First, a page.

Coming Home

Acclaimed architect Charles Renfro returns to design a home for the arts at Rice: Sarofim Hall.

Charles Renfro
Charles Renfro, photo by Geordie Wood

Spring 2024
By Emily Hynds

Charles Renfro ’87, ’89 was born in 1964 in Baytown, Texas, a petrochemical community he describes as surprisingly diverse. But that diversity only went so far. To escape bullies targeting him for his homosexuality in fourth grade, Renfro’s mother took him out of school for two weeks, and at his request, they embarked on a tour of Houston’s architecture. Ignited by a massive oil and gas industry growth spurt, late mid-century architecture sprouted all over boomtown Houston. One Shell Plaza. Pennzoil Place. The Richmond Corridor. Greenway Plaza. Renfro recalls that this tour of Houston sealed his fate. 

Back at school, he devoted himself to hobbies as a way to avoid painful social interactions, pursuing passions with a ruthless work ethic. He used one of these pastimes, the clarinet, to gain acceptance to Rice. Halfway through his freshman year, Renfro petitioned to switch his major to architecture. When asked why, he said that deconstructing musical pieces made them unexciting to him. When architect John Casbarian ’69, ’72 pointed out that architecture involves a similar process with buildings, Renfro said, “I relish that.” He put together a portfolio and was admitted. 

Renfro’s parents moved to Portugal while he was in college, allowing him to spend summers abroad. He took the Eurail, went on road trips across Europe, and saw firsthand the architecture he was studying in school. Thus, a youth steeped in the Bayou City combined with the rare and unique privilege of summers exploring the other side of the world formed Renfro’s architectural spring. 

One of Renfro’s current projects has brought him home: He’s designing Rice’s new Susan and Fayez Sarofim Hall, an 83,000-square-foot student and faculty arts building that will fuel creative collaborations while providing a new gateway to campus. 

What followed has been a long, fruitful and globe-spanning career. Renfro joined the New York firm Diller + Scofidio in 1997 and became a partner in 2004. Diller Scofidio + Renfro boasts projects like The Broad, a contemporary arts museum in Los Angeles, and the High Line elevated park in New York City.

One of Renfro’s current projects, however, has brought him home: He’s designing Rice’s new Susan and Fayez Sarofim Hall, an 83,000-square-foot student and faculty arts building that will fuel creative collaborations while providing a new gateway to campus. Influenced by geometric forms from 1970s minimalism, the new three-story structure will be slashed in half diagonally by intersecting panes of glass, a gesture reflective of the iconic Pennzoil Place built in downtown Houston in 1975.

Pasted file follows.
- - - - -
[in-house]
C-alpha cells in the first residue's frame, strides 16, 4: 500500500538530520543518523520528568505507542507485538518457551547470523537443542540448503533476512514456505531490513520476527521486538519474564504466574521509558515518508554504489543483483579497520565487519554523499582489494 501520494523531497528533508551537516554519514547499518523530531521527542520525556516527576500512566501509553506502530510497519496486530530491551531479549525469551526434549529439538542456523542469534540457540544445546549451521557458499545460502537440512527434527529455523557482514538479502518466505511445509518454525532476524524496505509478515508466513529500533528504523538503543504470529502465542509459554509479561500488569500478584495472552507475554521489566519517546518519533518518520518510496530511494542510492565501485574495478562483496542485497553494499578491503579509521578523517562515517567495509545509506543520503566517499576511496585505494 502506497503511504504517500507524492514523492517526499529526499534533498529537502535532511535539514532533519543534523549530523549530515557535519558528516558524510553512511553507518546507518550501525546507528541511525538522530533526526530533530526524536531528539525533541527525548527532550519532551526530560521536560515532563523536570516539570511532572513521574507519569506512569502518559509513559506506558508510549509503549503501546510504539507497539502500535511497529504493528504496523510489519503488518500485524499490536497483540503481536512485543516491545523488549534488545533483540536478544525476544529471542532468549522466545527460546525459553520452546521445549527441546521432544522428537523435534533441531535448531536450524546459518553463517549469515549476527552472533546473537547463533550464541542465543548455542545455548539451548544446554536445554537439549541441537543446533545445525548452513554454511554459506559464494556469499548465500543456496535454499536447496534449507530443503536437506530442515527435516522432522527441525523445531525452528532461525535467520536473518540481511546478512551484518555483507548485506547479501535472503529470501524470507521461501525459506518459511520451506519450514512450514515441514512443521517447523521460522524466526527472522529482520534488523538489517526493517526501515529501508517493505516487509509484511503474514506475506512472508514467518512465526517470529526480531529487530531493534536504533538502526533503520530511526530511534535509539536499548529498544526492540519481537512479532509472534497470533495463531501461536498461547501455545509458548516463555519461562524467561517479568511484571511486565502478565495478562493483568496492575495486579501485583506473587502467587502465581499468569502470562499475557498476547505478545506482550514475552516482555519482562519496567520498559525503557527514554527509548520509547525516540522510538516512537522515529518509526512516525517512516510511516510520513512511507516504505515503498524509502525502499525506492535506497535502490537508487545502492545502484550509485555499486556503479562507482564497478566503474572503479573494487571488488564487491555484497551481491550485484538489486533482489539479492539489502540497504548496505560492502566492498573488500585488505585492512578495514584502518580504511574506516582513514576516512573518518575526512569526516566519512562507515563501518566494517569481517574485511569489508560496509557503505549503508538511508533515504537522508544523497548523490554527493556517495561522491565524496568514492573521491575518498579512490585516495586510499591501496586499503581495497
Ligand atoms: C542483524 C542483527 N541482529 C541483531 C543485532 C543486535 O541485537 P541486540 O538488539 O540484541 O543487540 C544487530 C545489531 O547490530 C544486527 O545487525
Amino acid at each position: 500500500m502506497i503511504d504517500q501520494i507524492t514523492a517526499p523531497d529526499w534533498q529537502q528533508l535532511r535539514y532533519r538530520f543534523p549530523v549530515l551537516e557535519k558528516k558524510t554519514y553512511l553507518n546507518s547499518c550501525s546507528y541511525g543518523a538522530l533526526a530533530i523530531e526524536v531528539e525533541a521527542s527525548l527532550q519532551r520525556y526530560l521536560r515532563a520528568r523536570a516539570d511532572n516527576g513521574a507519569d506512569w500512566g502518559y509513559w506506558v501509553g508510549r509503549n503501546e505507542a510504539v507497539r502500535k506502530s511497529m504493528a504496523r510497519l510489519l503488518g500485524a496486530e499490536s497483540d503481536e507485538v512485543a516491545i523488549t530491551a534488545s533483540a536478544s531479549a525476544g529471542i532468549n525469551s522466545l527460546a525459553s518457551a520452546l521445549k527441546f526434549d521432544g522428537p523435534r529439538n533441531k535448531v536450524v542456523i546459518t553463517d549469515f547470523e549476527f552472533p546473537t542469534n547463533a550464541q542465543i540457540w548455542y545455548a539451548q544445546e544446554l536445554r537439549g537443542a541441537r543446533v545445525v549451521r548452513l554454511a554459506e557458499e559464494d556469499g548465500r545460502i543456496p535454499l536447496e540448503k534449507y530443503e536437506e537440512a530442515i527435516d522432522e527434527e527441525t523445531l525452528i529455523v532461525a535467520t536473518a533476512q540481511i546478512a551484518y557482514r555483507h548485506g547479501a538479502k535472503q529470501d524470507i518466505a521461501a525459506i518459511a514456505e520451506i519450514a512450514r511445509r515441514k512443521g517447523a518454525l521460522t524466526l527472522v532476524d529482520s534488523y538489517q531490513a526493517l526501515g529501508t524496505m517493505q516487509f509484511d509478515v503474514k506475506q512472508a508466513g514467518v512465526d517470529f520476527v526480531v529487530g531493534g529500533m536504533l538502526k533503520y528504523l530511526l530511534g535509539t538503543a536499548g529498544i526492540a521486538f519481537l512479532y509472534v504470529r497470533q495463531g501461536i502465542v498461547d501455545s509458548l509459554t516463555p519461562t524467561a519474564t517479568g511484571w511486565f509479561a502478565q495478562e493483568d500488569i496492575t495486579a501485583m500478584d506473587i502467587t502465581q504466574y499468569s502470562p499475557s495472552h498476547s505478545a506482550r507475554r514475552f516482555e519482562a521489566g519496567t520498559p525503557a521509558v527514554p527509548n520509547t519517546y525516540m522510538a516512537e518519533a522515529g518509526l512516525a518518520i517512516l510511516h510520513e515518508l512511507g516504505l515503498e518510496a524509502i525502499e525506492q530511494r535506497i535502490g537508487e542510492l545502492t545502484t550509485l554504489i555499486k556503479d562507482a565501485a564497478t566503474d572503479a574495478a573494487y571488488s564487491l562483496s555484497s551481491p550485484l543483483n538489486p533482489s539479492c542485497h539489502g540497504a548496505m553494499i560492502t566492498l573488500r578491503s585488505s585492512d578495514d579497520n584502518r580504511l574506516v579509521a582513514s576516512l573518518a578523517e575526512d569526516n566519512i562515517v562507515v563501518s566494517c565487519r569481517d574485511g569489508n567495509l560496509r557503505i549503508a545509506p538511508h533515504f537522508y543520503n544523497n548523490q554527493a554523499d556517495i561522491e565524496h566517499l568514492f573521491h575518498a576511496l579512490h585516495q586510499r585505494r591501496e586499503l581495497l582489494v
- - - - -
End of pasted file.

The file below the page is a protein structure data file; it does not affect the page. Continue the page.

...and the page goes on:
“Our design for Sarofim Hall is all about making and viewing, and operates at the intersection of all the arts, very much like the arts district itself,” Renfro says. The anodized aluminum exterior recalls the Media Center and the famed Art Barn, a reflection on industrial shed typology. Covered, open-air courtyards allow fume-creating disciplines to practice in safety. The open nature of the building literally invites the public in, offering passersby a glimpse into academic work and the making of art happening inside. 

Sarofim Hall Rendering
Designed by Diller Scofidio + Renfro, Susan and Fayez Sarofim Hall will offer a new home for Rice’s Department of Art.

The ground-floor porches are an important part of the design. “We were very keen to line up our front porch line with the Moody,” Renfro says. “They are in conversation with each other. They are companion pieces.” The other porch tips toward University Boulevard, indicating the building’s use as a gateway to the rest of campus.

Renfro, who double-majored in painting at Rice, took classes in almost every artistic discipline available during his time here. This semester, he’s back, teaching an architecture design studio called Towards a Queer Utopia, a collaboration with fellow Baytonian Kat Bishop, a trans pioneer in the art and business community. “All of my community in Texas seems to be at risk,” Renfro says. “Utopia isn’t the answer — historically they have almost always failed. But a design experiment around the concept of utopia offers lessons in how we can make safe and sustainable spaces for ourselves and our community.” 

The design studio will investigate cooperative forms of living together, communal theories and resource sharing. This version of utopia may be geared toward the queer community, but it is intended to be a model of safe, responsible and cooperative community making for all.